Off the mat, Enzor was a leader. He was chosen 2014-15 Mr. Arlington High School. He was president of the Senior Class. He was editor of the yearbook and a leader of the Blue Crew, the pep crew.

Before he began wrestling, he was a member of the Arlington marching band and played in the drum line. He plays the piano and the ukulele. He plans to major in business and exercise science at Memphis.

Goals of being a conference champion and National Collegiate Wrestling Association champion are being set.

Memphis competes against college club teams including Middle Tennessee, Tennessee, Temple, Liberty, small private colleges and NCAA Div. 1 teams.

“I will be a success in college if I continue to work hard and trust God,” said Enzor.

Faith plays a major role in his success he said. His favorite Bible verse is Philippians 4:13, “I can do all things through Christ who strengthens me.”

“A lot of people think they can do all this stuff. I like thinking about it in a reverse way because I can’t do anything without God.

“For me to wrestle and to share the Word (Bible) in any way I can is something I am working on. (I want to) be able to do it more,” he said.

He prays before matches and prays with teammates.

“Prayer helps keep me calm. It really helps before matches,” he said.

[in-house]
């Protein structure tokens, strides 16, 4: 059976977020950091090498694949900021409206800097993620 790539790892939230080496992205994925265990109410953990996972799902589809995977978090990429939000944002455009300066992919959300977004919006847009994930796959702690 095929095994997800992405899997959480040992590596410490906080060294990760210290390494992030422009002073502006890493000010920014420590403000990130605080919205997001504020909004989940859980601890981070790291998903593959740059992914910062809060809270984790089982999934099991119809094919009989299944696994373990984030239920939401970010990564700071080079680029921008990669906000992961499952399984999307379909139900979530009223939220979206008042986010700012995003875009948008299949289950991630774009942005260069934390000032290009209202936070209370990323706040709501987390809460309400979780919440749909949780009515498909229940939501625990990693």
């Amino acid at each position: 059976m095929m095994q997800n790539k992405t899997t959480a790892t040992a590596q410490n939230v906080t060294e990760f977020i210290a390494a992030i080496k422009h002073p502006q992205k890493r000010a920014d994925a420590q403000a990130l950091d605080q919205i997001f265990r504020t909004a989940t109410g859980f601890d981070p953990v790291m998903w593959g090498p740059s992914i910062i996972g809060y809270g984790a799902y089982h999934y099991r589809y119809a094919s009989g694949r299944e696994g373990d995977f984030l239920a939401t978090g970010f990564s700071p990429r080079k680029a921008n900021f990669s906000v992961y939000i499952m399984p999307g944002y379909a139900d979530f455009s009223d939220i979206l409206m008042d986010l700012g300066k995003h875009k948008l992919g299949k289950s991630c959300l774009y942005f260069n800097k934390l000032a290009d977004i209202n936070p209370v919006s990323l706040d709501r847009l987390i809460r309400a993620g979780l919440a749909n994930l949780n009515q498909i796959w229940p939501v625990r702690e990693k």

During his junior year at the state tournament, his parents (Chris and Linda Enzor) knew that he was nervous.

“We went into a corner and they prayed over me,” he said. “That helped calm my nerves a lot. That was one of my best moments. They did it this year at state too.”

Simpson said that he has seen Enzor’s faith each time he wrestled.

“You have to have faith in yourself and you can’t just generate that out of nothing. His parents do a good job of mirroring it. The faith that he has has in himself is mirrored within his religious life.”
Growing up in a Christian home, faith was “always central” said Enzor. “It was in the seventh grade when I noticed a life change.”

In July 2014, Enzor went with members of his church, Faith Baptist in Bartlett, to Guatemala on a mission trip.
They build log houses and shared the gospel, leading people to Christ.

“It was really inspiring. It was really a humbling experience to see how happy they are with what little they have.
It helped me realize that God has given me all this stuff and I really need to be sharing it with the world.”
During the final days they were there, families went into their new houses. “They were emotional. We prayed over the household.”

He has also been on mission trips to New Orleans and Atlanta.

Faith has also enabled him to handle all his responsibilities and to be himself.

“I think people view me as having to be perfect. That is always how I want to be myself. I am not perfect. God has made me the way I am.”

Even if he thinks he has a wrestling procedure down to perfection, he said there are still small things he can do to make it better.

“Since I started wrestling in high school, I am still hungry for it. A lot of kids wrestling their whole lives get burned out. I have goals I want to achieve. I am not done. I believe that I can achieve anything that I set my mind to,” he said. “Never settle for average because you can always do better. There are always goals that need to be achieved even if no one has done them before. There is always going to be a first, so why not you?”